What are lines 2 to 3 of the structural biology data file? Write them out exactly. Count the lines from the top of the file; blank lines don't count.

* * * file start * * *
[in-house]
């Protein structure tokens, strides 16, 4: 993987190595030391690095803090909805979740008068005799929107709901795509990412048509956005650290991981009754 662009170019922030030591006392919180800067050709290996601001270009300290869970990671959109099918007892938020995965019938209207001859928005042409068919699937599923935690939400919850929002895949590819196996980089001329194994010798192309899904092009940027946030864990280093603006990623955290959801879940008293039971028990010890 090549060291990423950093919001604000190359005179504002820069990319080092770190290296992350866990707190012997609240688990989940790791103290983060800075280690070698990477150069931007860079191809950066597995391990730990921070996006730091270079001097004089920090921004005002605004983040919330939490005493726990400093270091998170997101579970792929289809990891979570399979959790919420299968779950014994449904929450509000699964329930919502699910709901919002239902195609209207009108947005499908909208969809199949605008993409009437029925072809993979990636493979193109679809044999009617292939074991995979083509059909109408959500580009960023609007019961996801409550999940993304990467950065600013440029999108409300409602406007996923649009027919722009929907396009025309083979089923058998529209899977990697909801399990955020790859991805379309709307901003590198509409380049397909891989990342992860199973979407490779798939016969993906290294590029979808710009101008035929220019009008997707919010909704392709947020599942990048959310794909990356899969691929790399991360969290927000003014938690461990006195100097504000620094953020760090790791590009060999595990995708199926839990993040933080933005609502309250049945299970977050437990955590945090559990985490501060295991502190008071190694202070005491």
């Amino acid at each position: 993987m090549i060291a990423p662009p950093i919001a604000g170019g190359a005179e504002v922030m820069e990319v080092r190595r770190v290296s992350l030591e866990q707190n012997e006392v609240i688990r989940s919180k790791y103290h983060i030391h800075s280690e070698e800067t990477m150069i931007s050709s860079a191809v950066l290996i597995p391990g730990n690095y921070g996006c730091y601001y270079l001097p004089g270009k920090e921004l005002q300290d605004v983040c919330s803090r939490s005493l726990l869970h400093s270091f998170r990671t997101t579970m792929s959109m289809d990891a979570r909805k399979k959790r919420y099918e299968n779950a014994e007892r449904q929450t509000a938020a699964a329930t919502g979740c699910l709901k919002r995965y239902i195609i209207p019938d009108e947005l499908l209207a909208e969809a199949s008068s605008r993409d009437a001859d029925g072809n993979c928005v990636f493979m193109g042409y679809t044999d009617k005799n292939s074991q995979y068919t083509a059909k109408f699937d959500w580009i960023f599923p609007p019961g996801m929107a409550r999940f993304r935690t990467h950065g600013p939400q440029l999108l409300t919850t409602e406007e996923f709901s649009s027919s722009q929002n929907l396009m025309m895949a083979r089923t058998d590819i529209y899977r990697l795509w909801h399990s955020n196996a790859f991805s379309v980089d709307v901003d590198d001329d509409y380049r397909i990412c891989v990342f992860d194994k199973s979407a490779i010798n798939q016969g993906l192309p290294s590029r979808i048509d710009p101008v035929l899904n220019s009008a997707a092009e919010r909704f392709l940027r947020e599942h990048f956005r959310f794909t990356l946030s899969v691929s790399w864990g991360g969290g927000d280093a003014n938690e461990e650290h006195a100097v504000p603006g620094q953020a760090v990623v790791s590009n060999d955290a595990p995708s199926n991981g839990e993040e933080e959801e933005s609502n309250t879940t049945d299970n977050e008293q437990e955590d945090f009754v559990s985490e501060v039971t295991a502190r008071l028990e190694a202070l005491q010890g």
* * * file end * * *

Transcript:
């Protein structure tokens, strides 16, 4: 993987190595030391690095803090909805979740008068005799929107709901795509990412048509956005650290991981009754 662009170019922030030591006392919180800067050709290996601001270009300290869970990671959109099918007892938020995965019938209207001859928005042409068919699937599923935690939400919850929002895949590819196996980089001329194994010798192309899904092009940027946030864990280093603006990623955290959801879940008293039971028990010890 090549060291990423950093919001604000190359005179504002820069990319080092770190290296992350866990707190012997609240688990989940790791103290983060800075280690070698990477150069931007860079191809950066597995391990730990921070996006730091270079001097004089920090921004005002605004983040919330939490005493726990400093270091998170997101579970792929289809990891979570399979959790919420299968779950014994449904929450509000699964329930919502699910709901919002239902195609209207009108947005499908909208969809199949605008993409009437029925072809993979990636493979193109679809044999009617292939074991995979083509059909109408959500580009960023609007019961996801409550999940993304990467950065600013440029999108409300409602406007996923649009027919722009929907396009025309083979089923058998529209899977990697909801399990955020790859991805379309709307901003590198509409380049397909891989990342992860199973979407490779798939016969993906290294590029979808710009101008035929220019009008997707919010909704392709947020599942990048959310794909990356899969691929790399991360969290927000003014938690461990006195100097504000620094953020760090790791590009060999595990995708199926839990993040933080933005609502309250049945299970977050437990955590945090559990985490501060295991502190008071190694202070005491």
């Amino acid at each position: 993987m090549i060291a990423p662009p950093i919001a604000g170019g190359a005179e504002v922030m820069e990319v080092r190595r770190v290296s992350l030591e866990q707190n012997e006392v609240i688990r989940s919180k790791y103290h983060i030391h800075s280690e070698e800067t990477m150069i931007s050709s860079a191809v950066l290996i597995p391990g730990n690095y921070g996006c730091y601001y270079l001097p004089g270009k920090e921004l005002q300290d605004v983040c919330s803090r939490s005493l726990l869970h400093s270091f998170r990671t997101t579970m792929s959109m289809d990891a979570r909805k399979k959790r919420y099918e299968n779950a014994e007892r449904q929450t509000a938020a699964a329930t919502g979740c699910l709901k919002r995965y239902i195609i209207p019938d009108e947005l499908l209207a909208e969809a199949s008068s605008r993409d009437a001859d029925g072809n993979c928005v990636f493979m193109g042409y679809t044999d009617k005799n292939s074991q995979y068919t083509a059909k109408f699937d959500w580009i960023f599923p609007p019961g996801m929107a409550r999940f993304r935690t990467h950065g600013p939400q440029l999108l409300t919850t409602e406007e996923f709901s649009s027919s722009q929002n929907l396009m025309m895949a083979r089923t058998d590819i529209y899977r990697l795509w909801h399990s955020n196996a790859f991805s379309v980089d709307v901003d590198d001329d509409y380049r397909i990412c891989v990342f992860d194994k199973s979407a490779i010798n798939q016969g993906l192309p290294s590029r979808i048509d710009p101008v035929l899904n220019s009008a997707a092009e919010r909704f392709l940027r947020e599942h990048f956005r959310f794909t990356l946030s899969v691929s790399w864990g991360g969290g927000d280093a003014n938690e461990e650290h006195a100097v504000p603006g620094q953020a760090v990623v790791s590009n060999d955290a595990p995708s199926n991981g839990e993040e933080e959801e933005s609502n309250t879940t049945d299970n977050e008293q437990e955590d945090f009754v559990s985490e501060v039971t295991a502190r008071l028990e190694a202070l005491q010890g």